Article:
Disc 4 - Americans in the Making
An American in the Making (1913, 15 minutes) - A film by U.S. Steel that shows immigrants the opportunities for employment and assimilation in the steel industry. It also takes the occasion to throw out some worker safety tips too.
Ramona (1910, 16 minutes) - The Helen Hunt Jackson classic is filmed by D.W. Griffith and features a very young Mary Pickford. This one reel Biograph short cuts much of the book, naturally, and makes much more sense if viewers have read the original.
Redskin (1929, 82 minutes) - A Paramount film shot mainly in two-strip Technicolor, this was their first color movie as well as the final silent film that the studio would make. It stars Richard Dix as Wing Foot, the son of a Navajo chief who goes off to college and tries to learn the ways of the white people. There he isn't accepted there however and returns to his village. When the woman that he loves, a member of a different tribe, is going to be force to marry another against her will, Wing Foot decides to take matters into his own hands.
An interesting film from a historical stand point, it's only mildly entertaining today. The plot is unusual since it shows the friction not only between whites and Indians but between different Indian tribes too. The film was going to be all color, but the cost of the color stock was too high forcing the director to switch to black and white film for the scenes taking place in the white-man's world. While this was accidental, it did create a nice effect when watching the film.
United Snakes of America (1917, 80 sec) - An animated short from Ford, it warns good Americans about the dangers of dissenters and people who want to keep us out of WWI.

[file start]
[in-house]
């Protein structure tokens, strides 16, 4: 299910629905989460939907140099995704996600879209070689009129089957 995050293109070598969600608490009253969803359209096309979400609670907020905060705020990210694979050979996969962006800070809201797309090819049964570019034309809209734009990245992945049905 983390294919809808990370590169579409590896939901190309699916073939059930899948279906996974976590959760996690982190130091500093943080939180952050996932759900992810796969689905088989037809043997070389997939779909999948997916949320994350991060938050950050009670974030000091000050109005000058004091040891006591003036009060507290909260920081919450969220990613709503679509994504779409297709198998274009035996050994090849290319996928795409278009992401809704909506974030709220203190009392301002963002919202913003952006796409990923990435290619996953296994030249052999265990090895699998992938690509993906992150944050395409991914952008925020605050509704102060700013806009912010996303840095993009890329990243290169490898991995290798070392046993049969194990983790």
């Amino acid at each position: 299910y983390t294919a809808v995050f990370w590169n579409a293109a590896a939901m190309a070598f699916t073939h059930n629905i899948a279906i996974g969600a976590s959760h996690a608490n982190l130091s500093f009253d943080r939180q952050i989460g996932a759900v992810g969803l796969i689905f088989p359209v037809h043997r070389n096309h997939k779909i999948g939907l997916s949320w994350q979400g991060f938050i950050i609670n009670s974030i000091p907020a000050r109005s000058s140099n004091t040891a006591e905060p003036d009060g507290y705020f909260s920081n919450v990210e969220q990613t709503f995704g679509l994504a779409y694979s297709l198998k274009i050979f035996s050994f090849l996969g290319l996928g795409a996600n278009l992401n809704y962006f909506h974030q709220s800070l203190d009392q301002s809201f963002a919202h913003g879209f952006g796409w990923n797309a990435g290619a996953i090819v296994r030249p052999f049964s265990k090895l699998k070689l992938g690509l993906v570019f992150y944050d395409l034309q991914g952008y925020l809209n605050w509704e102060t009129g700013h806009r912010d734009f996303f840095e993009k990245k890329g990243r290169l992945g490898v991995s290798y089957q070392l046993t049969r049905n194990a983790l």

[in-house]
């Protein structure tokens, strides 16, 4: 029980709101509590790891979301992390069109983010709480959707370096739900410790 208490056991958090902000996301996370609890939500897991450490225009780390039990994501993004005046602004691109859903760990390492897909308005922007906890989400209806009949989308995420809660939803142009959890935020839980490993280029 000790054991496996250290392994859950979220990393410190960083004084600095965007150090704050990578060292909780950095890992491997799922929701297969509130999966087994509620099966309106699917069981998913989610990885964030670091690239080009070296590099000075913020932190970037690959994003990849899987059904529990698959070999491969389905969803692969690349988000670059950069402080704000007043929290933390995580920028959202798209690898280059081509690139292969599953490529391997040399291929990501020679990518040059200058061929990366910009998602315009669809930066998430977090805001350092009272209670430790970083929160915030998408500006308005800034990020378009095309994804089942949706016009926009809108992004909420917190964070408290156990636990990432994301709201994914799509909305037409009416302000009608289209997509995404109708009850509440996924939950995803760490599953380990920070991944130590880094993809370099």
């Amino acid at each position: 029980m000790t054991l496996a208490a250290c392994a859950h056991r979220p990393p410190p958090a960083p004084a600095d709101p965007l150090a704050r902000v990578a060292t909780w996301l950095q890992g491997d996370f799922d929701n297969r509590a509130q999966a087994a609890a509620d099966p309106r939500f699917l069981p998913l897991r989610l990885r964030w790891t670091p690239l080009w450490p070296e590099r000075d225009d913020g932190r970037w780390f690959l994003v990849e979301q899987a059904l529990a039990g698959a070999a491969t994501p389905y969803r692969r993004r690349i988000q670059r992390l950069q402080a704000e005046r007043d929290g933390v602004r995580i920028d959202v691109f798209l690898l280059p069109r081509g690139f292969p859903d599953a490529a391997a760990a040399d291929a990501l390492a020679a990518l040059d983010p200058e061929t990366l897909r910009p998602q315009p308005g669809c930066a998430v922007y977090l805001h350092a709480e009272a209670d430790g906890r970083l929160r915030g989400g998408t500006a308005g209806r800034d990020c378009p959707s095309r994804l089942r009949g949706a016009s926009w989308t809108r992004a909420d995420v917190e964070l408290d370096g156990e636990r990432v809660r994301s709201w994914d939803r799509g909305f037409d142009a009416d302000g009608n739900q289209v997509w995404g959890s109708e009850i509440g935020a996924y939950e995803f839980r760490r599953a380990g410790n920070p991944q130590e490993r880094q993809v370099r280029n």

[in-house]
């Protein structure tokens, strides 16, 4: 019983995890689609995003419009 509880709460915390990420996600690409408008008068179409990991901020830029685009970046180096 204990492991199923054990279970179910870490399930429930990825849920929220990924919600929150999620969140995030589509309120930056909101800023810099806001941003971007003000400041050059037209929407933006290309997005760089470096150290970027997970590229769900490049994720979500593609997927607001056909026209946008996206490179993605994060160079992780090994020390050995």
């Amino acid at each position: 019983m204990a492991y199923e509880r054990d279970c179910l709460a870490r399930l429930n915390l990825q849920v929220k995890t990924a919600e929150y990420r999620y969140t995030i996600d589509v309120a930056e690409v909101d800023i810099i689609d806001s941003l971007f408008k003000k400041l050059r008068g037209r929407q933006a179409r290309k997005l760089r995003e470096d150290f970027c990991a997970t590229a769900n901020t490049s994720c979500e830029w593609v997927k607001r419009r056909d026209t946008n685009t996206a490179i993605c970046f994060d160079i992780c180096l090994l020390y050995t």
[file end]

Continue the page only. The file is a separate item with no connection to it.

Uncle Sam donates for Liberty Loans (1919, 75 sec.) - A patriotic cartoon that entices people to buy Liberty Bonds to "Bring our boys home."
100% American (1918, 14 minutes) - Mary Pickford lent her talents to this short. She plays a girl who stops spending her money on useless items and saves up to buy war bonds instead.
Bud's Recruit (1918, 26 minutes) - King Vidor's earliest surviving film,
this movie tells the tale of two brothers, Bud, a young enthusiastic American
who can't wait to become old enough to volunteer and beat the Kaiser, and
Reggie, an effeminate young man who is old enough to join, but doesn't.
Bud's got a trick up his sleeve however. A well told film that
is very enjoyable.
Eight Prohibition Newsreels (1922-23, 13 minutes) - An amusing look at Prohibition. This collection of newsreel footage shows raids on bootleggers as well as clips from politicians of the day. It's interesting to note how the tone of the pieces change over the ten years these clips were filmed. A fun and enjoyable way to finish off the collection.
All of the selections were accompanied by music composed and performed by a wide variety of musicians, and they all fit the pieces well. There were no audio defects and the discs sounded fine.
These films were all restored by the various archives that contributed to this set, and they look wonderful. There is some variation to the quality of the image, and a few films show signs of decomposition, but they generally have excellent contrast, a good amount of detail, and a wide range of grey hues. Like the two previous sets, these films look magnificent.
These films all come with commentary tracks from a wide range of film scholars and historians who offer some very interesting insights. While a couple of commentators merely state the action that's happening on the screen, the majority talk about the background of the film, especially the social conditions at the time.
Each film also comes with on-screen notes which are reproduced in nice 192-page book included with the set.
Anyone who is interested in early film or American history should run
out and buy this set. Like the two previous collections, this group
of 48 movies is a must have. Highly Recommended.
1) James apparently changed his screen name to Tom
Keene, presumably in an effort to get better parts since it sounded better.
It didn't really work as he spent most of his career in b-movie westerns
and his last part was in Ed Wood's infamous Plan 9 from Outerspace.